The Sky This Week
U.S. Naval Observatory's Weekly Blog

The Teapot in the Milky Way

by Geoff Chester, USNO Public Affairs
24 August 2021

Messier 8, the Lagoon Nebula in Sagittarius
imaged with an Antares Sentinel 80-mm (3-inch) f/6 refractor
and a Canon EOS Rebel T2i DSLR from Morattico, Virginia

The Moon wanes in the morning sky this week among the faint stars of the autumnal constellations.  Luna climbs northward along the ecliptic, ending the week among the rising stars of the Great Winter Circle.  Last Quarter occurs on the 30th at 3:13 am Eastern Daylight Time.  Look for the Moon between the Pleiades and Hyades star clusters in Taurus before dawn on the morning of the 30th. 

It’s a bit hard to believe that the autumnal equinox is less than a month away, but if you’ve been paying attention to the times of sunrise and sunset you have noticed that the days are rapidly becoming shorter.  During the course of the week sunrise occurs five minutes later and sunset occurs 10 minutes earlier, and the total length of daylight is just over 13 hours.  We will lose another hour of daylight over the course of the next several weeks.  

As the Moon drifts farther into the morning sky and evening twilight ends at an earlier time we can turn our attention to the striking panoply of the summer sky.  If you are planning to have a final summer vacation trip to the beach or the mountains, this is the time to spend some quality time under the stars.  From sites well away from city lights you can enjoy the sight of the summer Milky Way, which carves an amorphous arc across the sky from the northeast to the south.  The southern reaches of the Milky Way take up much of the southern view of the sky and form a softly glowing background to many of the season’s most prominent constellations.  When we look in this direction we are looking toward the center of our home galaxy, but we can’t actually see its bulging nucleus.  Notice the dark incursions into the pale glow of these distant star clouds.  These are areas of cold gas and dust that absorb the light of the galaxy’s distant heart.  The star clouds that we are able to see are some 8,000 light-years distant, but the galactic center is another 20,000 light-years beyond the cloaking dark clouds.  This is a wonderful area to sweep with a pair of binoculars or a low-power telescope; the softly glowing clouds resolve into a myriad of stars, and sprinkled among them are glowing gaseous nebulae and glittering star clusters.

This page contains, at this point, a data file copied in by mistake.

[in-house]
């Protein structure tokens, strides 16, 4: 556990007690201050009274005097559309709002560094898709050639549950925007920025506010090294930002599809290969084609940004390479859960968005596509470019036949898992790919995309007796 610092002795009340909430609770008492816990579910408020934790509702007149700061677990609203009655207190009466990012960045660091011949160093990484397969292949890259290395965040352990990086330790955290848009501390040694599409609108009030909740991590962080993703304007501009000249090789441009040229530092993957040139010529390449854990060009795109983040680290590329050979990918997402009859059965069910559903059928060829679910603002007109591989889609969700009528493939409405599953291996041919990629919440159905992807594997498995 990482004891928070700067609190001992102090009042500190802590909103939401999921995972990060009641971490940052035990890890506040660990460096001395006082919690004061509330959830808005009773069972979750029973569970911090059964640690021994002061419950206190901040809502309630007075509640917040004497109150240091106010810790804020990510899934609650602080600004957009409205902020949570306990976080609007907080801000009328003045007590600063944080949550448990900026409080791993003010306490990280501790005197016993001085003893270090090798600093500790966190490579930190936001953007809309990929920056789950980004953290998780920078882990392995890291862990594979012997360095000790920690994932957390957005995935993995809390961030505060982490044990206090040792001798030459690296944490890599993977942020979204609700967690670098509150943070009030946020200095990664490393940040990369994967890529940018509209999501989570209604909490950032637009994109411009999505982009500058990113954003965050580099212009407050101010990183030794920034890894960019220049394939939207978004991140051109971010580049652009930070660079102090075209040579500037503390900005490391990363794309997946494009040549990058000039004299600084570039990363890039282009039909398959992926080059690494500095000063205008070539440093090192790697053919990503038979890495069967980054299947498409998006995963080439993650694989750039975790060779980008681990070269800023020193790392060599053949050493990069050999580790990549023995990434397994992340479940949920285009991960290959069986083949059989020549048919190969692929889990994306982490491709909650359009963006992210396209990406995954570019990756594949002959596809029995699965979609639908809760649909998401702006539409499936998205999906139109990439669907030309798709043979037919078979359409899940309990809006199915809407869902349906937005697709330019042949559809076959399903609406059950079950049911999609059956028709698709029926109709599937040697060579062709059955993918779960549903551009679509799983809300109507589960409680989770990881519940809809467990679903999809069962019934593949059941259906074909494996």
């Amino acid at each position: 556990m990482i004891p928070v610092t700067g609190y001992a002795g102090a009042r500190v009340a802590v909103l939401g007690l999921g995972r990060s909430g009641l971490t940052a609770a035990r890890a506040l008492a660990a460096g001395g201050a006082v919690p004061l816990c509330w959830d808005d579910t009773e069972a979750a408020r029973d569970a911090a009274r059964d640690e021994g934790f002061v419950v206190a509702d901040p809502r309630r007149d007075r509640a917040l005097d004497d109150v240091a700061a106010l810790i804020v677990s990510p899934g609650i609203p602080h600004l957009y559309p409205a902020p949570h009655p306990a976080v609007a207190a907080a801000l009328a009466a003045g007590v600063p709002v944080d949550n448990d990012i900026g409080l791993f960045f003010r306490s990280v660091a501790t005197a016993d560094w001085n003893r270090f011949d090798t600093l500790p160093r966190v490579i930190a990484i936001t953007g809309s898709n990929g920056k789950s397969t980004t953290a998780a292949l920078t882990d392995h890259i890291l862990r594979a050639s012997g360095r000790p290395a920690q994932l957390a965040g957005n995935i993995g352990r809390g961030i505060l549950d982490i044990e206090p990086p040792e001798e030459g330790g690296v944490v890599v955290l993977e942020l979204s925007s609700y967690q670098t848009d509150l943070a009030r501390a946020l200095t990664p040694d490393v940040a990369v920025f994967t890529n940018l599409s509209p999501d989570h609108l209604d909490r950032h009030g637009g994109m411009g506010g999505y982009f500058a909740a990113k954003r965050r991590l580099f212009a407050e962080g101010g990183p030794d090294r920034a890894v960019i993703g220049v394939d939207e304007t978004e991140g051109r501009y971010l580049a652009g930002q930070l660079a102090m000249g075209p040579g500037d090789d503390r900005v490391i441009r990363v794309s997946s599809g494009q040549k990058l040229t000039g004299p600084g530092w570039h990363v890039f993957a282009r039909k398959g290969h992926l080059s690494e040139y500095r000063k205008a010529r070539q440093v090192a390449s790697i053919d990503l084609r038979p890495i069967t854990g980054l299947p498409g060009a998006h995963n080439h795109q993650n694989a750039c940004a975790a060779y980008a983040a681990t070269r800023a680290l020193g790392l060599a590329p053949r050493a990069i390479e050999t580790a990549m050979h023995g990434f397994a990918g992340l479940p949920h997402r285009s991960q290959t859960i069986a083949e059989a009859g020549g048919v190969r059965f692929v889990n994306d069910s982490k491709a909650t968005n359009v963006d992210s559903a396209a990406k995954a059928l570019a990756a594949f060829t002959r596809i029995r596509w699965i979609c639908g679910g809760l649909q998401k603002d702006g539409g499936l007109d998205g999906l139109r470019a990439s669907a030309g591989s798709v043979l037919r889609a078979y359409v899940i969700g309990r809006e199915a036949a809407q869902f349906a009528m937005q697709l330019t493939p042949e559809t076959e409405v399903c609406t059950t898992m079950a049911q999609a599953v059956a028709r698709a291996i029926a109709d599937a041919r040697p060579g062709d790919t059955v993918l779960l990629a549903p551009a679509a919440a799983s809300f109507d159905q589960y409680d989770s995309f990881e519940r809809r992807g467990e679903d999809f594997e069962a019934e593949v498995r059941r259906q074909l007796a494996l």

One of my favorite asterisms crosses the meridian just above the southern horizon at 10:00 pm local time.  Popularly known as The Teapot, it consists of the brightest stars of the constellation Sagittarius, the Archer.  The teapot is fairly easy to trace out, especially if you can see the Milky Way.  One of the galaxy’s brightest star clouds seems to emanate from the Teapot’s “spout” like a cosmic cloud of steam.  Just below the “spout” is one of the sky’s best binocular treats.  Messier 7, sometimes called Ptolemy’s Cluster, easily resolves into dozens of twinkling gems.  Just above the “spout” you will find several bright knots that are also good binocular targets.  The brightest of these is Messier 8, also known as the Lagoon Nebula.  Here you will find a star cluster embedded in a cloud of glowing gas.  This is an area of continuing star formation similar to the Great Nebula in Orion.  It is a wonderful sight in a low-power telescope field.  Continue sweeping northward above the lagoon Nebula to see dozens of other clusters and glowing nebulae.
 
Bright Venus continues to press eastward along the ecliptic, wending her way southward as well.  This week she closes in on the bright star Spica, which she will pass in early September.  She currently sets at the end of evening astronomical twilight, but as fall progresses she will begin to command a higher place in the sky.

Golden Saturn trails the Teapot across the southern horizon.  The ringed planet lies among the dim stars of the constellation Capricornus, the Sea-Goat.  The planet’s distinctive rings are easily seen in a small telescope, and larger instruments will show detail in the rings and the planet’s delicately striped orb set among a sprinkling of faint moons. 

Jupiter appears shortly after sunset in the southeastern sky, and is outshone only by Venus in the southwest.  The giant planet now dominates the overnight hours and presents another great target for the casual skywatchers.  His four bright Galilean moons are visible inn binoculars, while a four-inch telescope will reveal the planet’s equatorial cloud belts.  These dark belts are zonal intersections between jet streams in the planet’s vast atmosphere that move past each other at speeds approaching 1000 kilometers per hour.  I’m very glad that I don’t live there! 
 
Navy.mil  |  Navy.com  |  Navy FOIA  |  DoD Accessibility/Section 508  |  No Fear Act  |  Open Government  |  Plain Writing Act 
USA.gov  |  Veterans Crisis Line  |  DoD Safe Helpline  |  Navy SAPR  |  NCIS Tips  |  Privacy Policy  |  Contact Webmaster
 
Commander, Naval Meteorology and Oceanography Command  |  1100 Balch Blvd.  |   Stennis Space Center, Mississippi 39529
Official U.S. Navy Website